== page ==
Tuesday, July 1, 2014

How Dottie Met Larry

How Dottie Met Larry

     "You just have to meet this boy, he is so good looking!"  It was the early summer of 1949 and my friend, Mary Jane Engle, had been telling me about this 'cute boy' for weeks.  Her brother Mike had moved next door to this 'cute boy's' family at 1102 South Kenwood Ave. and from the way she talked, and she seemed just crazy about him, I thought he must have been a movie star.

     One day after work I went down to the Canton neighborhood with Mary Jane to see this unbelievable boy.  His sister told us that he was swimming with some of his friends in Baltimore's Inner Harbor, something that boys did back then.  I found out later that the 'cute boy' was quite the swimmer and could swim from Canton to Fort McHenry and back, but at the moment I just wanted to see what he looked like.  We walked toward the harbor but met the boys coming back and I was not as impressed as my friend was.  My first impression of Larry Baumer was that he was cute but too young for me and a little chubby.  Mary Jane and I considered ourselves 'old' at sixteen and Larry was only fifteen.  I looked at Mary Jane and made a thumbs down gesture.

     It would be two years before I would meet that 'cute boy' again.  At the time my family lived at 1415 DeMarcy Way and Mary Jane and her family lived next door.  I had just finished washing my hair and had it wrapped in a towel when I answered a knock at the door.  It was Larry - WOW!  The butterfly had emerged from the cocoon!

     Larry was now six foot one with broad shoulders, slim waist and hips, thick curly black hair and beautiful eyes.  He looked a lot like the handsome new movie star Rock Hudson.  He was definitely a 'thumbs up' now!  He had been visiting his friend, Mary Jane's other brother, Pete, and he wanted to know if he could borrow a pen or a pencil.  I was impressed with his looks but he still seemed too young, after all I was about to turn nineteen and he was just seventeen.

     I didn't know it at that moment but he had been asking about me and had let it be known that he thought I was cute.  Pete and his friends had told him to forget about me because I was so stuck up that I probably wouldn't even talk to him, they were almost right.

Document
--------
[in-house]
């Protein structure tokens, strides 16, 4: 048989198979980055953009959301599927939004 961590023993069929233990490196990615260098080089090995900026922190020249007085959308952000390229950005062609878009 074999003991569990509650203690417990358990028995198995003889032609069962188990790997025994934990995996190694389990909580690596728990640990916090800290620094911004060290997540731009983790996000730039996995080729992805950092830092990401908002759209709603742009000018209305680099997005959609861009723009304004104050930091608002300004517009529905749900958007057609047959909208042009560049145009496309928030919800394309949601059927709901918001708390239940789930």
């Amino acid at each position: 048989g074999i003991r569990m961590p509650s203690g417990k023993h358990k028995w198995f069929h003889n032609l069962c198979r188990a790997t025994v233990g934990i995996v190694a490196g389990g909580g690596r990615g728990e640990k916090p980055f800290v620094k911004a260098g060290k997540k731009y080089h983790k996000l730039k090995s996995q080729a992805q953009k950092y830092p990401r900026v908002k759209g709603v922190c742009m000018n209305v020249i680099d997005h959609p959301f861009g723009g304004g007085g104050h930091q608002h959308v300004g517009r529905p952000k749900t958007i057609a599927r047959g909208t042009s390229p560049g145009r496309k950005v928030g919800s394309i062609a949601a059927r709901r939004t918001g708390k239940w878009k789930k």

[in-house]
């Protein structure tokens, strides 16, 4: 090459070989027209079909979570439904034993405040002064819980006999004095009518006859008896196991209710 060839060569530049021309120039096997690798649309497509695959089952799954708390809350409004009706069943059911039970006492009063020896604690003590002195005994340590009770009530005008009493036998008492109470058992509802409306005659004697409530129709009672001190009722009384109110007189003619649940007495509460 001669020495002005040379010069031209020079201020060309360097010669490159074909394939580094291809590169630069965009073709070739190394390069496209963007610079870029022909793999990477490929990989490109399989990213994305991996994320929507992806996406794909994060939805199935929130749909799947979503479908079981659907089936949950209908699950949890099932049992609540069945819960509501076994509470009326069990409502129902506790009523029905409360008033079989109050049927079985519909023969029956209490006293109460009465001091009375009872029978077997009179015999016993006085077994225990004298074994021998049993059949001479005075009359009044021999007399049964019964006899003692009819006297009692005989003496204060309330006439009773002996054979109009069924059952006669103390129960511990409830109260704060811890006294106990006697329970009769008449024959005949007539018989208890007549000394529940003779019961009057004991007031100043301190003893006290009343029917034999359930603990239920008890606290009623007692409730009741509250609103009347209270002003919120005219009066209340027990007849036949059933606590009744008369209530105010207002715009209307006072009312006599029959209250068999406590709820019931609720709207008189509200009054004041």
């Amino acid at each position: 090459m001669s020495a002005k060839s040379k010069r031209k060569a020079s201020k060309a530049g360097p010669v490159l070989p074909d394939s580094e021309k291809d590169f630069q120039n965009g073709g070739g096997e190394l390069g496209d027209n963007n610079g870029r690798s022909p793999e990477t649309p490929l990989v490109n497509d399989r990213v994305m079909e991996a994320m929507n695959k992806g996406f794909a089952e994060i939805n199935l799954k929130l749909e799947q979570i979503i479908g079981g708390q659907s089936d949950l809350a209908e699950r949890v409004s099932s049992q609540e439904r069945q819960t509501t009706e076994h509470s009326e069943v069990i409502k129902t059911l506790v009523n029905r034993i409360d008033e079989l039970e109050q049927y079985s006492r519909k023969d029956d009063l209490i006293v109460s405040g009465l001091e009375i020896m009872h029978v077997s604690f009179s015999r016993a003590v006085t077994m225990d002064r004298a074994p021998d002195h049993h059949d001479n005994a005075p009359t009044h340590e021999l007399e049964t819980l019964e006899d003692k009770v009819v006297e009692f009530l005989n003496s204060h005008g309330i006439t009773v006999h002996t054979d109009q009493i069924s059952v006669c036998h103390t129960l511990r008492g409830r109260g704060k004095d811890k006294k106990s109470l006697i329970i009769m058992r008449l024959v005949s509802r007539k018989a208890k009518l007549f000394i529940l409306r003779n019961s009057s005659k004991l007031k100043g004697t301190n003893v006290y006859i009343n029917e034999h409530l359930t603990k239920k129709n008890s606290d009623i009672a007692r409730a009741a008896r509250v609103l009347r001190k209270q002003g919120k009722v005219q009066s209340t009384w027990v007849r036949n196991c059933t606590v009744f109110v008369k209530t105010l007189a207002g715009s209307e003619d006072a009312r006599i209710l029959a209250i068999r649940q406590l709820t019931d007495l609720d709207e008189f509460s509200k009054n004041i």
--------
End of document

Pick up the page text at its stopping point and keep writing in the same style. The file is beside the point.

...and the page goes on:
After he had written down something with the borrowed pencil he asked if we could talk for awhile.  I said sure but didn't want to invite him in so we sat on the front steps.  It was a quiet summer evening, about nine o'clock, and we sat on the steps and talked for over an hour before he asked if we could go to the movies the next night.  I told him no, that it was my birthday and I was busy.  He persisted and asked me out for a date on the weekend.  Again, I said no because was too young for me.  "Do you think I look too young?" he asked.  I laughed and told him he looked older but that I was turning nineteen that next day and he was only seventeen, a full year and a half younger, which was just too young.  He told me that I was beautiful.  He told me how much he liked me and how much he wanted to go out with me.  I told him that he wasn't only too young for me but that I didn't think he had enough money to take me anywhere.  He told me that he worked at Crosse & Blackwells and that he did have money and asked me out again.  I laughed again, "But you're still too young!"  So he offered me a bet.
     Larry bet me that he could have a birthday card delivered to my house by the next day, for my birthday, and that if there was a card there when I got home from working, I would go out on a date with him that weekend.  I knew it was impossible.  It was much too late to get a card in the mail, so I said yes - if he could have a birthday card delivered to me on my birthday, I would go out with him